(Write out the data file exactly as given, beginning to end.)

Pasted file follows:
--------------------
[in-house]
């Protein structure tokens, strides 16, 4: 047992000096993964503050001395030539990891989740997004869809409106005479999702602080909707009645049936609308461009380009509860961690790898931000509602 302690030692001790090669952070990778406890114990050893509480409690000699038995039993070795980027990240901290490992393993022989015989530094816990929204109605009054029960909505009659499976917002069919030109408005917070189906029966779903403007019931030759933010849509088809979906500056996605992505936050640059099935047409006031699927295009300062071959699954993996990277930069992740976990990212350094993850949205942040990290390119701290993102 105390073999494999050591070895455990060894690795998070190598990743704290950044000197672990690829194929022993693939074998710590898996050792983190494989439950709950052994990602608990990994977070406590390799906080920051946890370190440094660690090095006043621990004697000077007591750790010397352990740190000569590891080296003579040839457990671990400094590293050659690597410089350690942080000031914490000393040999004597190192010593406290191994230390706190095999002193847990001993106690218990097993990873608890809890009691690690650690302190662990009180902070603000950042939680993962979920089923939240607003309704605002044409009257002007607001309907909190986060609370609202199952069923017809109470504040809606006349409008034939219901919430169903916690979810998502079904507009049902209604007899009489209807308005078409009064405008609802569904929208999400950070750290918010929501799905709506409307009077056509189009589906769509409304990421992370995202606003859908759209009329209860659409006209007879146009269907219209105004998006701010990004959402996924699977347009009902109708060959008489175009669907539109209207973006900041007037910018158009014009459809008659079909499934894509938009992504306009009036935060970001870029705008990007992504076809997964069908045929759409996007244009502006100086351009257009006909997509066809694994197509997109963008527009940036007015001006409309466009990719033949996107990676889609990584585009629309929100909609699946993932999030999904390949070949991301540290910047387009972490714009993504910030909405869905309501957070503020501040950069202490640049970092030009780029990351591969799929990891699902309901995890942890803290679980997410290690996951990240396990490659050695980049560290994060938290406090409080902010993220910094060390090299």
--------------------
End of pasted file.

[in-house]
């Protein structure tokens, strides 16, 4: 047992000096993964503050001395030539990891989740997004869809409106005479999702602080909707009645049936609308461009380009509860961690790898931000509602 302690030692001790090669952070990778406890114990050893509480409690000699038995039993070795980027990240901290490992393993022989015989530094816990929204109605009054029960909505009659499976917002069919030109408005917070189906029966779903403007019931030759933010849509088809979906500056996605992505936050640059099935047409006031699927295009300062071959699954993996990277930069992740976990990212350094993850949205942040990290390119701290993102 105390073999494999050591070895455990060894690795998070190598990743704290950044000197672990690829194929022993693939074998710590898996050792983190494989439950709950052994990602608990990994977070406590390799906080920051946890370190440094660690090095006043621990004697000077007591750790010397352990740190000569590891080296003579040839457990671990400094590293050659690597410089350690942080000031914490000393040999004597190192010593406290191994230390706190095999002193847990001993106690218990097993990873608890809890009691690690650690302190662990009180902070603000950042939680993962979920089923939240607003309704605002044409009257002007607001309907909190986060609370609202199952069923017809109470504040809606006349409008034939219901919430169903916690979810998502079904507009049902209604007899009489209807308005078409009064405008609802569904929208999400950070750290918010929501799905709506409307009077056509189009589906769509409304990421992370995202606003859908759209009329209860659409006209007879146009269907219209105004998006701010990004959402996924699977347009009902109708060959008489175009669907539109209207973006900041007037910018158009014009459809008659079909499934894509938009992504306009009036935060970001870029705008990007992504076809997964069908045929759409996007244009502006100086351009257009006909997509066809694994197509997109963008527009940036007015001006409309466009990719033949996107990676889609990584585009629309929100909609699946993932999030999904390949070949991301540290910047387009972490714009993504910030909405869905309501957070503020501040950069202490640049970092030009780029990351591969799929990891699902309901995890942890803290679980997410290690996951990240396990490659050695980049560290994060938290406090409080902010993220910094060390090299």